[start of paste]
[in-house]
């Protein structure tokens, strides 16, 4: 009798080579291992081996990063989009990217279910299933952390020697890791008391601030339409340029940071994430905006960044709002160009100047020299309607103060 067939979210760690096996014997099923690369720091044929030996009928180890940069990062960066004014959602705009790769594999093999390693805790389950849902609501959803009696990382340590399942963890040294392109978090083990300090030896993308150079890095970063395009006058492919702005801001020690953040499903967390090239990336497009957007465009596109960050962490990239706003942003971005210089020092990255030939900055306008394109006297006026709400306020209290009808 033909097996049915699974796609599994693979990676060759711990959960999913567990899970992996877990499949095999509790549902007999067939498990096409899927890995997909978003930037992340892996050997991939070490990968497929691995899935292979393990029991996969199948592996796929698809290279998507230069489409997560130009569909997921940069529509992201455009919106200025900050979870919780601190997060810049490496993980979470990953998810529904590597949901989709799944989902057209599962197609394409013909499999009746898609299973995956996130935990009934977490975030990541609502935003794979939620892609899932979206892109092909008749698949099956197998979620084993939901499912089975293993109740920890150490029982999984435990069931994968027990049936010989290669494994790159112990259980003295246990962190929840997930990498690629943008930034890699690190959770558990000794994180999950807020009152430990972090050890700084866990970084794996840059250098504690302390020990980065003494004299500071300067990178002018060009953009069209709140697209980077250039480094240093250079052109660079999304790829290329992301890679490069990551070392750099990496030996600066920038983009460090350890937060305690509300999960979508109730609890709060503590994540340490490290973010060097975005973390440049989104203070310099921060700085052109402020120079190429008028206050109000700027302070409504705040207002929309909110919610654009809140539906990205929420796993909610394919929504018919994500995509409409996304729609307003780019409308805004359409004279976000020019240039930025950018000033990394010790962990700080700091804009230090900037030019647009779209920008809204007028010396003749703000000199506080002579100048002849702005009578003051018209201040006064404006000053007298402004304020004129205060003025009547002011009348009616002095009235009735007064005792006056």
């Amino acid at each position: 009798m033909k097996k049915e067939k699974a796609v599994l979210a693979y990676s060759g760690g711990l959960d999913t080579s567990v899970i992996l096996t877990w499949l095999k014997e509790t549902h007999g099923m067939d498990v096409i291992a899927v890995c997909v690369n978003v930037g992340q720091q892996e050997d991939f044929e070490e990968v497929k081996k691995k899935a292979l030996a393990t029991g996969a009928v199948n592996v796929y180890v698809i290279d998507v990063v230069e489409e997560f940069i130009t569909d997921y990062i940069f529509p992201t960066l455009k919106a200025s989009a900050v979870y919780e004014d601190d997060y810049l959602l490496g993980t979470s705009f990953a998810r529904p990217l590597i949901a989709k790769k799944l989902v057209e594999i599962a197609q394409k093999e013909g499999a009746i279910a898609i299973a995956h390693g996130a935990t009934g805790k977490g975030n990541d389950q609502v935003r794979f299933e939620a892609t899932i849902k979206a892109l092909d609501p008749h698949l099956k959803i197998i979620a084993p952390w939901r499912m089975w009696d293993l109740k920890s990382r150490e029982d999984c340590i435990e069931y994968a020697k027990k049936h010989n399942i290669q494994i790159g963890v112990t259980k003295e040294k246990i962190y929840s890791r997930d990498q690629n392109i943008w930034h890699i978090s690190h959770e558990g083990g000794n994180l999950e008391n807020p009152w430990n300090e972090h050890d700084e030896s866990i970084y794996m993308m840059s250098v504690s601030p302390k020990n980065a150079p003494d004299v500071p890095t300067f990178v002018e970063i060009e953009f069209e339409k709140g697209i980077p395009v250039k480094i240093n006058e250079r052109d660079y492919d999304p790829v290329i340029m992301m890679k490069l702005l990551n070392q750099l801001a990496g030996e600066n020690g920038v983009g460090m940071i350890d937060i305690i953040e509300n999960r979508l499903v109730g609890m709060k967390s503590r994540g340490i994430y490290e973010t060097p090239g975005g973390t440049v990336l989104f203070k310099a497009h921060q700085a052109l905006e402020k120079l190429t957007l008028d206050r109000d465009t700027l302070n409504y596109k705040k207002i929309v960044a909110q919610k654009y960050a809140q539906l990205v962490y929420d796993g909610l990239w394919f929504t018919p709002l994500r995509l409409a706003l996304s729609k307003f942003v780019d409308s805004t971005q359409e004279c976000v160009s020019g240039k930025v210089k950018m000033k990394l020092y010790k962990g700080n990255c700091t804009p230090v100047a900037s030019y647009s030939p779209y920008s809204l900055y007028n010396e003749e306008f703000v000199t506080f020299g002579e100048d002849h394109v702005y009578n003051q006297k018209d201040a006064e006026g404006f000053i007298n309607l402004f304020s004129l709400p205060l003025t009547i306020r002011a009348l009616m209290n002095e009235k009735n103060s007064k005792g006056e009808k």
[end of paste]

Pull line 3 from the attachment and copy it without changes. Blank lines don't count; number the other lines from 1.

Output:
């Amino acid at each position: 009798m033909k097996k049915e067939k699974a796609v599994l979210a693979y990676s060759g760690g711990l959960d999913t080579s567990v899970i992996l096996t877990w499949l095999k014997e509790t549902h007999g099923m067939d498990v096409i291992a899927v890995c997909v690369n978003v930037g992340q720091q892996e050997d991939f044929e070490e990968v497929k081996k691995k899935a292979l030996a393990t029991g996969a009928v199948n592996v796929y180890v698809i290279d998507v990063v230069e489409e997560f940069i130009t569909d997921y990062i940069f529509p992201t960066l455009k919106a200025s989009a900050v979870y919780e004014d601190d997060y810049l959602l490496g993980t979470s705009f990953a998810r529904p990217l590597i949901a989709k790769k799944l989902v057209e594999i599962a197609q394409k093999e013909g499999a009746i279910a898609i299973a995956h390693g996130a935990t009934g805790k977490g975030n990541d389950q609502v935003r794979f299933e939620a892609t899932i849902k979206a892109l092909d609501p008749h698949l099956k959803i197998i979620a084993p952390w939901r499912m089975w009696d293993l109740k920890s990382r150490e029982d999984c340590i435990e069931y994968a020697k027990k049936h010989n399942i290669q494994i790159g963890v112990t259980k003295e040294k246990i962190y929840s890791r997930d990498q690629n392109i943008w930034h890699i978090s690190h959770e558990g083990g000794n994180l999950e008391n807020p009152w430990n300090e972090h050890d700084e030896s866990i970084y794996m993308m840059s250098v504690s601030p302390k020990n980065a150079p003494d004299v500071p890095t300067f990178v002018e970063i060009e953009f069209e339409k709140g697209i980077p395009v250039k480094i240093n006058e250079r052109d660079y492919d999304p790829v290329i340029m992301m890679k490069l702005l990551n070392q750099l801001a990496g030996e600066n020690g920038v983009g460090m940071i350890d937060i305690i953040e509300n999960r979508l499903v109730g609890m709060k967390s503590r994540g340490i994430y490290e973010t060097p090239g975005g973390t440049v990336l989104f203070k310099a497009h921060q700085a052109l905006e402020k120079l190429t957007l008028d206050r109000d465009t700027l302070n409504y596109k705040k207002i929309v960044a909110q919610k654009y960050a809140q539906l990205v962490y929420d796993g909610l990239w394919f929504t018919p709002l994500r995509l409409a706003l996304s729609k307003f942003v780019d409308s805004t971005q359409e004279c976000v160009s020019g240039k930025v210089k950018m000033k990394l020092y010790k962990g700080n990255c700091t804009p230090v100047a900037s030019y647009s030939p779209y920008s809204l900055y007028n010396e003749e306008f703000v000199t506080f020299g002579e100048d002849h394109v702005y009578n003051q006297k018209d201040a006064e006026g404006f000053i007298n309607l402004f304020s004129l709400p205060l003025t009547i306020r002011a009348l009616m209290n002095e009235k009735n103060s007064k005792g006056e009808k």